The official Windows and Linux Docker images for Chocolatey CLI are now available on Docker Hub. Simply run docker pull chocolatey/choco to download the latest image.

This is the first official Chocolatey CLI build that runs on Linux (via Mono), although unofficial builds have previously been created by a community member. There is more information about running on non-Windows systems on the Chocolatey documentation site.

The Windows Container Image

The chocolatey/choco:latest-windows image for Windows containers is based on the servercore:ltsc2016 image, which has full support for the .NET Framework. Chocolatey, and Chocolatey Licensed Extension, are fully functional, and most packages will work, except packages that contain installers that require a GUI to run and other installers that are incompatible with running inside a container. In addition, Package Builder and Package Uploader GUI, that come with Chocolatey For Business, will not work for the same reasons.

The Linux Container Image

The chocolatey/choco:latest-linux image for Linux containers is based on mono:6.12, which itself is based on a Debian image.

Chocolatey CLI on non-Windows platforms has a specific focus of creation and maintenance of packages. See the docs for more information.

At the moment the Chocolatey Licensed Extension does not work in a Linux container and may actually result in a broken Chocolatey CLI install if you attempt to install it. We would recommend that licensed customers do not license Chocolatey on the Linux container or, if that is not an option, use the Windows container instead.

Why Docker Containers?

Containers are useful for the same reasons that virtual machines are useful; being able to create an isolated environment in which to run software. With Docker containers it is fast and easy to download and run a prebuilt environment.

Using a Docker container, packages:

  • Can be tested in a repeatable, isolated environment before deployment to a repository.
  • With Chocolatey For Business, the testing could be preceded by automatic internalization of the package.
  • If your packages are maintained in a CI system, the Chocolatey Docker container could be an easy environment in which to do the update.

Why Both A Linux And Windows container?

There are two big reasons that I wanted to create a Linux based image, as well as a Windows one.

The first is that the Linux based images have a number of advantages over Windows images. They are much smaller, so less bandwidth and disk space are used, they are quick to start up and they can be run with minimal memory requirements. More operating systems support Linux containers, as they can be run on both Windows and MacOS systems, which also translates to better support for them in external tools.

The second reason is selfish. Chocolatey CLI can now run on all of my machines! Instead of having a Windows server for maintenance of internal packages, I can now do this right next to my internal Sonatype Nexus repository instance.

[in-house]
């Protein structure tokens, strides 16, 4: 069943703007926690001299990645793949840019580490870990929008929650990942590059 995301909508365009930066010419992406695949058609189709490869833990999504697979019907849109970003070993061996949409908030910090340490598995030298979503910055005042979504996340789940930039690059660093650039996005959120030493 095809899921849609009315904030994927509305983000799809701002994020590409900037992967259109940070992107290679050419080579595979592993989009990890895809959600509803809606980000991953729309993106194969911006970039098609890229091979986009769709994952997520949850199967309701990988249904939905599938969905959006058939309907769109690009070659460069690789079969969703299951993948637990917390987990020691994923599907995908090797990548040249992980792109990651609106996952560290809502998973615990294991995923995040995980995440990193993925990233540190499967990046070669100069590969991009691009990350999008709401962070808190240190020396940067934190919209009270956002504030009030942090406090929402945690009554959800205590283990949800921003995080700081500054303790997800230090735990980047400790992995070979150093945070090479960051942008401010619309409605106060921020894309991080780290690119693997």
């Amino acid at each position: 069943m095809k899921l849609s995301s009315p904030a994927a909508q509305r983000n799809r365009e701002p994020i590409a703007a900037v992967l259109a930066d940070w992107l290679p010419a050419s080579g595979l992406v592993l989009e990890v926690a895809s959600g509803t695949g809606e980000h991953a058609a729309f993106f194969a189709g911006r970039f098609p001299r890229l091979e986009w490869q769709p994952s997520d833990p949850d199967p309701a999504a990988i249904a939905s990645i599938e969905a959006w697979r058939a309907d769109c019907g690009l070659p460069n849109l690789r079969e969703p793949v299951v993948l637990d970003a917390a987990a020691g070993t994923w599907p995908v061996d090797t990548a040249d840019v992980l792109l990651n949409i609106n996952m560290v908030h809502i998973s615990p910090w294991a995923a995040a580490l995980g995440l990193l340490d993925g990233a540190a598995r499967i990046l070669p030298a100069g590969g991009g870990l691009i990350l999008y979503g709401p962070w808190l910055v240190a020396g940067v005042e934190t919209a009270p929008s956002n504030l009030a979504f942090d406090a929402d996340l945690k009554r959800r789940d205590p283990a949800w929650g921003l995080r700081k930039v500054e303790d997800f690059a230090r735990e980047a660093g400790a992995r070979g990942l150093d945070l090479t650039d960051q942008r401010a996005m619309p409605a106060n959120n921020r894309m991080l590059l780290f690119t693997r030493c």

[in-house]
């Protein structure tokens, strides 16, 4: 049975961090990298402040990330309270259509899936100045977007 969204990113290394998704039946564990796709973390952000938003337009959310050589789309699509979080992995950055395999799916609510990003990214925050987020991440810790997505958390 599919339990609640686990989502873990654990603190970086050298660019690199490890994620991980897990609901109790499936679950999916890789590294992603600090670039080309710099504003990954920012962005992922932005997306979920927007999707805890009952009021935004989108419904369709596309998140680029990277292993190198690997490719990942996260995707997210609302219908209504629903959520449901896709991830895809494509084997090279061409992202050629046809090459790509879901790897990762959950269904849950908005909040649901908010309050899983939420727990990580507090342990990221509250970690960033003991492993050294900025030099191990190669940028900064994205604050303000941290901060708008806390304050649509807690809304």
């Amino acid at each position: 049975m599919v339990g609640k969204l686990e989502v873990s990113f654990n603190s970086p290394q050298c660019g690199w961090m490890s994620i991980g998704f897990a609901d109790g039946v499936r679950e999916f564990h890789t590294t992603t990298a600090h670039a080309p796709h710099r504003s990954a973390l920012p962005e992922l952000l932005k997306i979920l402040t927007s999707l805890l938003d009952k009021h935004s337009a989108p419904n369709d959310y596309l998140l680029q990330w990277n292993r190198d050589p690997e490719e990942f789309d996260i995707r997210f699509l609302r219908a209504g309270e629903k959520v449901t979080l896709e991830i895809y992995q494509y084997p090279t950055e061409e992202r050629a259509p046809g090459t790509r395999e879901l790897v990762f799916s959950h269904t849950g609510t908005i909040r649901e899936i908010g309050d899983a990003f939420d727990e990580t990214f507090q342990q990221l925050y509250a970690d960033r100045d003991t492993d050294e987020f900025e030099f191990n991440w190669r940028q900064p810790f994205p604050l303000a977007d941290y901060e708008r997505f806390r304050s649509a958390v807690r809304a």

How To Use The Docker Images

The Basics

First up, you need Docker installed on your system. If you're running Windows, that's easy because you are running Chocolatey, right? Just run choco install docker-desktop -y. For non-Windows systems, consult the Get Docker documentation.

Once Docker is installed, you can pull down the image with the 'latest' tag by running docker pull chocolatey/choco:latest. See the tags list for the full list of available tags.

Now you can create a container from the image with docker run --rm -it chocolatey/choco <command>

To explore the container, use a command line shell as the command, e.g. cmd.exe for Windows and bash for Linux. For example, docker run --rm -it chocolatey/choco cmd.exe.

Host Files Access

Now that you can run a container, there is a good chance you want to access files on the host, from inside the container. You may want to pack and push a package for example. This can done with the --volume argument, for example docker run --rm -it --volume=<path on host>:<path in container> chocolatey/choco <command>

For more information on the --volume argument, see the Docker documentation.

Using A Container For Automatic Package (AU)

You can build on and modify Docker images depending on your needs. For example, if you want update packages with AU then the Windows image Dockerfile below could be used to build the image with it.

FROM chocolatey/choco:latest-windows

RUN choco install au --yes

CMD PowerShell.exe

AU also runs on Linux and the Dockerfile below can be used to build an image with it installed.

FROM chocolatey/choco:latest-linux

RUN apt-get update && \
    apt-get upgrade -y && \
    apt-get install -y wget apt-utils gnupg apt-transport-https

RUN wget && \
    apt-get install ./packages-microsoft-prod.deb -y && \
    apt-get update && \
    apt-get install -y powershell

RUN pwsh -Command Install-Module AU -F

CMD pwsh

Once you have the Dockerfile you can build the image by running docker build -t <image name> . from the same directory as the Dockerfile. Then you can run the newly created image with docker run --rm -it <image name> <command>.

I'm really excited about the ability to run Chocolatey across both Windows and Linux and I hope this blog post outlines how you can use the official Chocolatey Docker images.

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